White Rhino

White Rhino is comprised of steel and sculpted, pigmented concrete. It weighs 1153 pounds – but that’s nothing compared to the 6,000 lbs that a real rhino can weigh! Notice how solid this animal is. It’s almost like an animal version of a tank. But sadly, its bulk is one of the reasons rhinos are so endangered. They are not as nimble or adaptable to hunting or habitat changes as some animals. Notice how careful the artist has been to capture all the details of this increasingly rare animal. What stands out most to you?

Waco Sculpture Zoo - White Rhino

By Solomon Bassoff and Domenica Mottarella

Artists Solomon Bassoff and Domenica Mottarella work together in sculpted, pigmented concrete which they sculpt by hand like clay. They then add steel, tile mosaic, glass and other materials to create unique and whimsical animal characters that are designed to invite exploration and curiosity. They like to convey animals’ emotional characteristics to create a connection between the human and animal world with their unique blend of naturalism and realism.

Together, Bassoff and Mottarella run Faducci Studio, located in the foothills of the California Sierra Nevada. They have created much-loved public artworks In California, Washington, Oklahoma, and Texas. Keep a look out for them, as they are very recognizable. These artworks always look like they are about to tell you a story.

View all sculptures by this artist.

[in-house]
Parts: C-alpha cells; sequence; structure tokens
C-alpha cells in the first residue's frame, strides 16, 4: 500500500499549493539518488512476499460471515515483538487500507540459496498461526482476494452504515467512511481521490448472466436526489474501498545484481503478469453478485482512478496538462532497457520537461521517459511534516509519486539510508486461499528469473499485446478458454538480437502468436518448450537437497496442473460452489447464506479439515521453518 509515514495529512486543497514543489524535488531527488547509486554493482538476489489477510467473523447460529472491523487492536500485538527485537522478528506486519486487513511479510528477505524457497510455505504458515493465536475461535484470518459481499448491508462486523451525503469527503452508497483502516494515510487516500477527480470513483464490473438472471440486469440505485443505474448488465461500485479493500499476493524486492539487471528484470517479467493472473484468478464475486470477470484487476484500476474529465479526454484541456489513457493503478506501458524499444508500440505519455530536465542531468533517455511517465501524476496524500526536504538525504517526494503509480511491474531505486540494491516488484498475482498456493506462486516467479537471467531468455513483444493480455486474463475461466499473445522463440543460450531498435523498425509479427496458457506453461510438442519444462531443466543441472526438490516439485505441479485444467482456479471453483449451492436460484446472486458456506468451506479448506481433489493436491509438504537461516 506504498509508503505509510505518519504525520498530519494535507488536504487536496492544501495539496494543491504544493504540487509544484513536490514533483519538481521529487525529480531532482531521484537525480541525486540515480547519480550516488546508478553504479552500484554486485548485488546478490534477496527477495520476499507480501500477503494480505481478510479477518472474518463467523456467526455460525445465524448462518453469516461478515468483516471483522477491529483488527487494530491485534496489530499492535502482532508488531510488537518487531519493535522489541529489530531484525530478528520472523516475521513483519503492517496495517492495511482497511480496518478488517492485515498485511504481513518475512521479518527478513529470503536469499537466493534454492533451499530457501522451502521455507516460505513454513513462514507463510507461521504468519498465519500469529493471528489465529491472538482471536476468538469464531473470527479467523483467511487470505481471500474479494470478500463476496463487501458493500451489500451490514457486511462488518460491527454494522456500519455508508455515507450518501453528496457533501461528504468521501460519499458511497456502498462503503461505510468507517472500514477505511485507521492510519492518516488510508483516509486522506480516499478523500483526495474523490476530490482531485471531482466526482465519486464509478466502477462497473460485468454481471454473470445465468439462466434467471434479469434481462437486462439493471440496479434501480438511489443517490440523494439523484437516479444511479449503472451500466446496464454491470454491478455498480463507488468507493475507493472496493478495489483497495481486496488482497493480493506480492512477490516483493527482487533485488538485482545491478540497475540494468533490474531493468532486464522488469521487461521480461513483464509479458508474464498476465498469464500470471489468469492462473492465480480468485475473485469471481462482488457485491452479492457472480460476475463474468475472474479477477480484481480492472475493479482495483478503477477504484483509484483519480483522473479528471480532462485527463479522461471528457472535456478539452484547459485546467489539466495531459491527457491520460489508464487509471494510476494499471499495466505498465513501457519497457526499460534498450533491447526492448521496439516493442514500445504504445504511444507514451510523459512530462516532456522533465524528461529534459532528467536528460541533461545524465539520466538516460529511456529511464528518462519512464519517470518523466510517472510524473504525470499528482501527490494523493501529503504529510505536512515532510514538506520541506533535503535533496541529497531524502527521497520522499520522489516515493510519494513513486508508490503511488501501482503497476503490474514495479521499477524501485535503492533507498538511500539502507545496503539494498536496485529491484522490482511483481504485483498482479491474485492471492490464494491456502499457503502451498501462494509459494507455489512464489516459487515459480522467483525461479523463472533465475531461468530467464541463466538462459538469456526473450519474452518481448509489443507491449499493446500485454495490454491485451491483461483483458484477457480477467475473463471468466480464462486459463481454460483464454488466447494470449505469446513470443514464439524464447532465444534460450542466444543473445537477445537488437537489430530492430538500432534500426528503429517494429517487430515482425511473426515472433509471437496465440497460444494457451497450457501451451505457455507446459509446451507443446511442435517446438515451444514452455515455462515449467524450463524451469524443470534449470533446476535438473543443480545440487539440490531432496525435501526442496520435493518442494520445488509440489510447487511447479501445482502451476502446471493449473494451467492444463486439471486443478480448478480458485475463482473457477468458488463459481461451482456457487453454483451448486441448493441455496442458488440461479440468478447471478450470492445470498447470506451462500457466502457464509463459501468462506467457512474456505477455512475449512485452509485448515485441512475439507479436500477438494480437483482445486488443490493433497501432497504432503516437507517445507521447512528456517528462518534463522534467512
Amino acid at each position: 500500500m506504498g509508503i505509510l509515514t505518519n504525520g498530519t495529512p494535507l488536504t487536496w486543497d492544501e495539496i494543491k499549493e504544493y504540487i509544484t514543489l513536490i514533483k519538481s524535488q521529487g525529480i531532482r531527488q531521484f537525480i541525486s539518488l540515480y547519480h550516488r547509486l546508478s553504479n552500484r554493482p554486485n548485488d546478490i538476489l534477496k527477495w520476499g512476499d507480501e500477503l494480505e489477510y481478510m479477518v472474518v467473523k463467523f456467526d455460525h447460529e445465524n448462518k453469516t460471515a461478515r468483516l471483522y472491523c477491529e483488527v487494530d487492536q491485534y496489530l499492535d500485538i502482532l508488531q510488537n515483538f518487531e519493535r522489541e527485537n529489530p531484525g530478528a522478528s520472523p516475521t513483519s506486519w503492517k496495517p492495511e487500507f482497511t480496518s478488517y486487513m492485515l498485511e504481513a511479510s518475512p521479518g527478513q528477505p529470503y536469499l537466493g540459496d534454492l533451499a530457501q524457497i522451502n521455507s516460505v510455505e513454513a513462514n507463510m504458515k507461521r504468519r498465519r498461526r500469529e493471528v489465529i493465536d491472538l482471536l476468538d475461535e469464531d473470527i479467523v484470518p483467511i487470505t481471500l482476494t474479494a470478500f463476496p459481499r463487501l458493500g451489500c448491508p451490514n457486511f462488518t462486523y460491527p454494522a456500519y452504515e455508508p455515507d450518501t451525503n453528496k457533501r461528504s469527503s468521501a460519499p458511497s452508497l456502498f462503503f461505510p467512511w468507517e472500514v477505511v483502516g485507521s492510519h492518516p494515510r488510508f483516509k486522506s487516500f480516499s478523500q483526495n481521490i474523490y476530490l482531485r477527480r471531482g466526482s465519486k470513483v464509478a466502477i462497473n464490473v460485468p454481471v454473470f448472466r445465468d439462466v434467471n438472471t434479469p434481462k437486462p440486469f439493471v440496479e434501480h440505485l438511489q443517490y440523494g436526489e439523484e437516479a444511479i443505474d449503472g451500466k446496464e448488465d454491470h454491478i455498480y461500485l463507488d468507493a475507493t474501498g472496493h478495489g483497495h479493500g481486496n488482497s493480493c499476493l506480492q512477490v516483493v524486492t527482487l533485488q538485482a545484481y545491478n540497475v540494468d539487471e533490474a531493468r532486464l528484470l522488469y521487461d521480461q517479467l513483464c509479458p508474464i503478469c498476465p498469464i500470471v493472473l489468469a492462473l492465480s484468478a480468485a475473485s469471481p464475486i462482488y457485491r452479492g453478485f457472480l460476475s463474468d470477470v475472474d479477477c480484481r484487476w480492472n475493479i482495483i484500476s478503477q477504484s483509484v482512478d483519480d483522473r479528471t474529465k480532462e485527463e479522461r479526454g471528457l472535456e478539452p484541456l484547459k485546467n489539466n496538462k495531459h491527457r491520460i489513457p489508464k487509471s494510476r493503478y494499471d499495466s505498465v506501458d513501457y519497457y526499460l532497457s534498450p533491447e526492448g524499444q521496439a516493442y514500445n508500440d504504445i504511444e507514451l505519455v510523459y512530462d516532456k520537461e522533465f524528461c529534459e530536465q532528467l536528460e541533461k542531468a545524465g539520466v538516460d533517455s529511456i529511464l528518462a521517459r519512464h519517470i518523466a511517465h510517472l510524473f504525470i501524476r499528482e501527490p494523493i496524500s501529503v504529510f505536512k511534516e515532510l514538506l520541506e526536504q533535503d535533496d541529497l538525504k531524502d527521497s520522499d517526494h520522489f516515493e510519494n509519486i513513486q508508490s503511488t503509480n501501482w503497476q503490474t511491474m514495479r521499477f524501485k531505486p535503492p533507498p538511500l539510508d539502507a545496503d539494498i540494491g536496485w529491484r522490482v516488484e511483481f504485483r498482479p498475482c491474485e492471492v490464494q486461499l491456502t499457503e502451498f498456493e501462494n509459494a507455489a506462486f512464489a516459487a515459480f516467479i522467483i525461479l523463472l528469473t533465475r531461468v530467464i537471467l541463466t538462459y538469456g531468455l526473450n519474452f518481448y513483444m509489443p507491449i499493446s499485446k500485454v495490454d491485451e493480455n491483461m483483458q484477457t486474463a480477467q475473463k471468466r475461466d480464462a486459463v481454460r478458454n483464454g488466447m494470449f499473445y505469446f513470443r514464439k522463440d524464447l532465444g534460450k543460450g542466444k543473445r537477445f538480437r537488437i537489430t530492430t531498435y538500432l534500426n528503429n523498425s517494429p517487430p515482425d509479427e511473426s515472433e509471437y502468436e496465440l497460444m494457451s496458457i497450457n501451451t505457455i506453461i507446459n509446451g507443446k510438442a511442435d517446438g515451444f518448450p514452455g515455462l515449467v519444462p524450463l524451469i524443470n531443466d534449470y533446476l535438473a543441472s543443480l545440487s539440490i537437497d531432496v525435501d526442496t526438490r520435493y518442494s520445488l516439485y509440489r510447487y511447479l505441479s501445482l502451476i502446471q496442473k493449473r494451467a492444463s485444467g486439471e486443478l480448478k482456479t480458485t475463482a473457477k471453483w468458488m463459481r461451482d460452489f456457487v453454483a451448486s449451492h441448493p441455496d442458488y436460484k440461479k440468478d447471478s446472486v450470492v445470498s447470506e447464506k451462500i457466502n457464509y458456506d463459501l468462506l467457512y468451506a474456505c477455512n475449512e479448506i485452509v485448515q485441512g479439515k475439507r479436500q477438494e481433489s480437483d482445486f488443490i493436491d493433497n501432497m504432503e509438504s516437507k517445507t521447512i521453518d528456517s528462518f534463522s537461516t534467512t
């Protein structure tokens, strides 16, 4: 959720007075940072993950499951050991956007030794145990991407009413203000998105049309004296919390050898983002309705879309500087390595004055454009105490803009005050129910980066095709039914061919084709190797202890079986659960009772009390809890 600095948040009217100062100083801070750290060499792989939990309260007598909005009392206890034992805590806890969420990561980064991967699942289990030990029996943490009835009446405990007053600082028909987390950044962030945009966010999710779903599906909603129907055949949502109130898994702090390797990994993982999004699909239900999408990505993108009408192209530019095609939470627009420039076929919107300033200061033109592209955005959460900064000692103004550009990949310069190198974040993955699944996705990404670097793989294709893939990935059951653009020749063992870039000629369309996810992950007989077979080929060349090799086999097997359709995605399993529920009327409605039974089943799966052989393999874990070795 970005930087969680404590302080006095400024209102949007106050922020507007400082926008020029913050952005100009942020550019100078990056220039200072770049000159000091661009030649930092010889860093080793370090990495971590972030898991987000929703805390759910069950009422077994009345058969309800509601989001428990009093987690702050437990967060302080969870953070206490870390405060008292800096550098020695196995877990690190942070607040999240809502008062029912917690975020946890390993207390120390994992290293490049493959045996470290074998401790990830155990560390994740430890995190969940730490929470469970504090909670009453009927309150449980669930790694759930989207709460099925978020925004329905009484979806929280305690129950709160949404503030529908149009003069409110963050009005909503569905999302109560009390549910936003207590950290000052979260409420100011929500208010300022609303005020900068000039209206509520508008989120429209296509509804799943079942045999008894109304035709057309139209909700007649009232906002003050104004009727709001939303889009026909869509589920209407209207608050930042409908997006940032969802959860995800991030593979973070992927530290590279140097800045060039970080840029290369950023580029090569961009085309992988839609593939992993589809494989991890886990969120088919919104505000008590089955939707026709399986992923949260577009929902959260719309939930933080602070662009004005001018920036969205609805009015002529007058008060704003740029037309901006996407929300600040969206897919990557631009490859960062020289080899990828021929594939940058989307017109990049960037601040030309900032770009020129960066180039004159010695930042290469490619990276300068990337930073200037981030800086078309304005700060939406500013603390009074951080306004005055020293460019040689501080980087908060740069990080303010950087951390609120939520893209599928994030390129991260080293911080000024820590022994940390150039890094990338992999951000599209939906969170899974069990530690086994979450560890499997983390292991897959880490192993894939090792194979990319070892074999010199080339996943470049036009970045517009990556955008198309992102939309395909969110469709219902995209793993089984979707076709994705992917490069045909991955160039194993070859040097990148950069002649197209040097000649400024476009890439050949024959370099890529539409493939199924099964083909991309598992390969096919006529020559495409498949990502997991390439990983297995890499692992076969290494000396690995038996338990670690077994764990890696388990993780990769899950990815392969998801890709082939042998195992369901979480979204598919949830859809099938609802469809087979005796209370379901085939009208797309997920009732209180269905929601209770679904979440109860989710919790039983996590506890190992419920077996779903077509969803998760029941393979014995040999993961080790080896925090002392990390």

Donated By

Newman E. CopelandNewman E. Copeland

As an adult and as a child I have enjoyed the beauty of Cameron Park and the surrounding areas. It is my wish that others might enjoy the same pleasures. Therefore it is my pleasure to contribute to the Waco Sculpture Zoo.

Betsy and Clifton Robinson, Newman E. Copeland

Did You Know?

  • The white rhinoceros is the second largest land mammal in the world after the elephant. They can weigh over 2 tons!
  • There are 5 species of rhinos, but white rhinos tend to be the calmest. 
  • Rhinos communicate using a wide variety of sounds, including grunts, growls, snorts, squeaks, and bellows. 
  • The name of the White Rhinoceros has nothing to do with its color. The English word “white” is mistranslation of the Dutch word “wijd”, which means “wide”, referring to the width of the Rhinoceros mouth.
  • The white rhino is one of the most endangered species in the world today. There are no male northern white rhinos remaining in the wild. Captive breeding programs are now one of the most important ways of preserving this species and Cameron Park’s rhinos have been recommended to be part of this global effort.


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